Digital Beard Stroking: A Wretched Hive of Scum and Villainy


In honor of the cresting political season, I figured I’d write an article focusing on Villains.  (Spoiler alert for the following things:Breaking Bad, Trigun, Jessica Jones, Final Fantasy VI.  If you’ve not experienced all these yet, we should probably hang out so you can catch up on some awesome TV/Video Games.  Also, I guess the Smurfs, if you’ve never heard of them.)  What, exactly, does it take to be a good villain?  Villains are not so simple as “the guy who does the bad things” any more than a Hero is merely “The guy who does the good things”.  If you don’t have some character to your villains, then you’re stuck with a pretty bland story.

gargamel_and_azrael_from_the_smurfs

Not sure if I’d call him a real titan of antagonists.

In many instances, the simplistic villain is an easy literary device to ensure that the hero is clearly delineated and easy to root for.  After all, how can you possibly support Gargamel in his efforts to destroy the smurfs?  Or Kefka Palazzo (Final Fantasy VI) in his efforts to plunge the world into chaos and generally wreck things up?  This is actually a method of simple emotional manipulation of readers/viewers/gamers.  It allows us to keep the humanity of these characters from interfering without our distaste of them.  We’re not obligated to even acknowledge that they are, in fact, human.  They’re just a collection of tropes and characteristics that are bad.  It’s lazy, but it works.

18bj7ystmr4qgjpg

I mean, seriously, Fuck that guy. I think I saw him peeing in a well the other day after setting a kitten on fire with a burning puppy that he also set on fire..

Far more interesting villains are those who could possibly be operating under a different set of assumptions that happen to be diametrically opposed to the protagonist, or who are a sort of fallen angel who was once good but now have become that which they fought or someone who is just so damned crazy that you feel true remorse for their awful fate.  Take, for example, Knives from Trigun.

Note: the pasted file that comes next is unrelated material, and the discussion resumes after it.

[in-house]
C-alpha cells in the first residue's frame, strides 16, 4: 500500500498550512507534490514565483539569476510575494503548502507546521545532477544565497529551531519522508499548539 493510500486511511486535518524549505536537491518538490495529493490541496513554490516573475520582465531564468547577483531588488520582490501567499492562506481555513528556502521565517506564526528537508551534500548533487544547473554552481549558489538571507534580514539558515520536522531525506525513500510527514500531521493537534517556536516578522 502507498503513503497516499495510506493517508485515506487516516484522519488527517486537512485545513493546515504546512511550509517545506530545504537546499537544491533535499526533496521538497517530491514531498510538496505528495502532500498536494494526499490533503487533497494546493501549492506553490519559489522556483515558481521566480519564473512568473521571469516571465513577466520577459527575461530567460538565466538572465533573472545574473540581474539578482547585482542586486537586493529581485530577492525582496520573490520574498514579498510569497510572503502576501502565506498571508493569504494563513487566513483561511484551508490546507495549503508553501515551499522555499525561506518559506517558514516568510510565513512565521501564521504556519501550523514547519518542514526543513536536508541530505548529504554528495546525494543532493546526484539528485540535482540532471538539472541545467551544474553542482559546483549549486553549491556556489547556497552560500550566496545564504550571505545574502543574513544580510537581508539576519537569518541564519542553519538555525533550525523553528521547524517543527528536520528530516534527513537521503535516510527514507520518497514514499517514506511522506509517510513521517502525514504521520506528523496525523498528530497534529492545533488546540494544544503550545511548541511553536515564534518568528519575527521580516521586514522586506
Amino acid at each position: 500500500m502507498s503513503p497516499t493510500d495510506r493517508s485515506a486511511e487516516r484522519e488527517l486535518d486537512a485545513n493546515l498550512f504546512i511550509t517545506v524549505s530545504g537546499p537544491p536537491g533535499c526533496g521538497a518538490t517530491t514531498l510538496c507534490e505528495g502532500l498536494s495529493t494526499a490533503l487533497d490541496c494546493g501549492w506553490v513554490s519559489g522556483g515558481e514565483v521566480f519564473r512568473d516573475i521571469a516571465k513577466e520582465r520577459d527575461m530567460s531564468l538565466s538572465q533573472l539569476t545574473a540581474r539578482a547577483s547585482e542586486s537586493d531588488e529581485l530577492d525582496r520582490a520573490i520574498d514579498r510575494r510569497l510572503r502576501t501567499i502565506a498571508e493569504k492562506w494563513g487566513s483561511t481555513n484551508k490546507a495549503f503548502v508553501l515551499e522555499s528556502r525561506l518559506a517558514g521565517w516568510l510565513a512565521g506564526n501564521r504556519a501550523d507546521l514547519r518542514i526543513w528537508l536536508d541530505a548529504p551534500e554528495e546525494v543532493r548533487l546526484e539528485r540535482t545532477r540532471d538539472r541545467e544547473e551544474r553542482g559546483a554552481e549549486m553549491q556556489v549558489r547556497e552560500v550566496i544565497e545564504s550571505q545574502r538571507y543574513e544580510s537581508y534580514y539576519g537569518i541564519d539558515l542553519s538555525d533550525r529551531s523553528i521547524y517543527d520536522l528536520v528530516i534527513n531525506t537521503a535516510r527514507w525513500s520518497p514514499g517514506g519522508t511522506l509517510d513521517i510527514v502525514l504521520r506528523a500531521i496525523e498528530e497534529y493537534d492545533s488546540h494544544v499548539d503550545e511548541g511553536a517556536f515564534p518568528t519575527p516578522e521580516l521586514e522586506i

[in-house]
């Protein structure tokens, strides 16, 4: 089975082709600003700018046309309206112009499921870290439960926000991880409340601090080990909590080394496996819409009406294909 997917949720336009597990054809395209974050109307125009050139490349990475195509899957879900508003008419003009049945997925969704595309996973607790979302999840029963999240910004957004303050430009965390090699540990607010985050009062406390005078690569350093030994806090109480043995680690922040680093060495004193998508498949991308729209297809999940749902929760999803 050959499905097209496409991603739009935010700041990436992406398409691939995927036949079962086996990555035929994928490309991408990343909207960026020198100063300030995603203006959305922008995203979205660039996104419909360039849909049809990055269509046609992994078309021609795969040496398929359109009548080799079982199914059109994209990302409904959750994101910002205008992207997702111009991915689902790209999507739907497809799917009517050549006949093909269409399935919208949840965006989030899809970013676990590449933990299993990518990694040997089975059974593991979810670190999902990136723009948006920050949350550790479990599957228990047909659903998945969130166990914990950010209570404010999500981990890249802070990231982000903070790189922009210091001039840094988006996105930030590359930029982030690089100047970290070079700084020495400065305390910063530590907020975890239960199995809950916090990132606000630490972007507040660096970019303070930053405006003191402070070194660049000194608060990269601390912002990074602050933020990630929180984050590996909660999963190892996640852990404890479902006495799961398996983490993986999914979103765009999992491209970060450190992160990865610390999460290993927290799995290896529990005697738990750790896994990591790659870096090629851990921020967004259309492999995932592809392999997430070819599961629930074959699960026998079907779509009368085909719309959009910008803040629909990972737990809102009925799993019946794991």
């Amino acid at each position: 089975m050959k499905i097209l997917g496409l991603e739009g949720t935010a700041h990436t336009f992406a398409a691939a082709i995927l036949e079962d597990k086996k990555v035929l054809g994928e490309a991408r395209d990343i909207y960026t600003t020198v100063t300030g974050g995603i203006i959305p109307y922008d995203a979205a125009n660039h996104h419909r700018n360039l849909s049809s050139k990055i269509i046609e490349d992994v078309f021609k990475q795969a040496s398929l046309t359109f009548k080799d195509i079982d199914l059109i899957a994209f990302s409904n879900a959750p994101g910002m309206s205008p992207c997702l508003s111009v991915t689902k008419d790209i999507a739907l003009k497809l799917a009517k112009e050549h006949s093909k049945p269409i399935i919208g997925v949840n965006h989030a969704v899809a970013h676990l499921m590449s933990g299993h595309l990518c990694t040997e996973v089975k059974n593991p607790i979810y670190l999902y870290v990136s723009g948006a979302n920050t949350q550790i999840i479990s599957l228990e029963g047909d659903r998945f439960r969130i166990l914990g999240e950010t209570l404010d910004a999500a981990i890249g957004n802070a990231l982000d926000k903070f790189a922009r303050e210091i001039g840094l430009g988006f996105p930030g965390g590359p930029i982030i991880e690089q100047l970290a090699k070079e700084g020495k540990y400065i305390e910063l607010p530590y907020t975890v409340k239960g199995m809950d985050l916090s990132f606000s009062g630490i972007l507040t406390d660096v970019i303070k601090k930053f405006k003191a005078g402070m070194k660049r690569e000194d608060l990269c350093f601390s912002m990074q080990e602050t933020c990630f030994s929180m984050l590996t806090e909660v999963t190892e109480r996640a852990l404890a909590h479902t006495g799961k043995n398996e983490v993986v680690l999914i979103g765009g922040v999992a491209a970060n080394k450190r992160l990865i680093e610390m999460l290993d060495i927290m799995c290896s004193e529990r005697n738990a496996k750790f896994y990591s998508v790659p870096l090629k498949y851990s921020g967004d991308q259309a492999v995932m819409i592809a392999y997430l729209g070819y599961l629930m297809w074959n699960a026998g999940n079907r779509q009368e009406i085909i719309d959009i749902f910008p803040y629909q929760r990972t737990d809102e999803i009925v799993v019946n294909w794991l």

46bbb7222a3ffda9301066eeab06d7c7

He seems to have his head on straight.

From the perspective of Vash and team, Knives is a dangerous psychopath who is out to destroy everyone and everything that Vash cares about.  As the series progresses, it becomes clear that his motivation stems from a very real sense of superiority.  The very  “plants” that humanity are using for power are his own people.  These people are actually transcendent and superior to humans, thus his concern that people are destroying them for power.  From that perspective, his actions are a desperate attempt to save his endangered species from brutal abuse and extinction.  The lines between who is good and who is evil become a little less clear.  Likewise with the next archetype.

walter_white2

“Walter White” – Sounds like a nice guy. I’m sure things work out well for him!

The Fallen Angel is one that’s quite interesting.  My personal favorite example is Walter White from Breaking Bad.  Where he begins that series as a perfectly relatable, if goofy science teacher and is clearly the protagonist of the show, he slowly mutates into one of the most horrible, evil and despicable creatures I’ve ever seen since InsertPoliticalCandidateHere!  The show masterfully plumbs the depths of his very human transition from someone you care about and root for into someone who you start to actively root against!  This character development still impresses me in how they can craft so beautifully despicable a villain.  Now, a great shortcut to impressive villainy is that of sheer batshit craziness.

24-kilgrave-w750-h560-2x

I’m sure he’s just misunderstood, right?

Case in point, Kilgrave from Jessica Jones.  This guy is pretty clearly an evil lunatic from the get go.  Torturing people, murdering them, manipulating literally and figuratively, he’s just bad news. Then as the series goes on, we start to realize that he’s got a pretty messed up history and isn’t quite as sophisticated as we might think.  Some of his creepy factor starts to be motivated by this childlike innocence (think Pierrot Le Fou from Cowboy Bebop). Even as we cry out for his blood, it’s an uncomfortable feeling since he seems, at times, to not even be aware of the severity of his actions since he never knew anything else.

I’ve had many a long conversation about these different villainous archetypes.  What do you think?  Is it important to have character development in villains?  Is it better if they’re cardboard cutouts of evil?

Leave a comment

Your email address will not be published. Required fields are marked *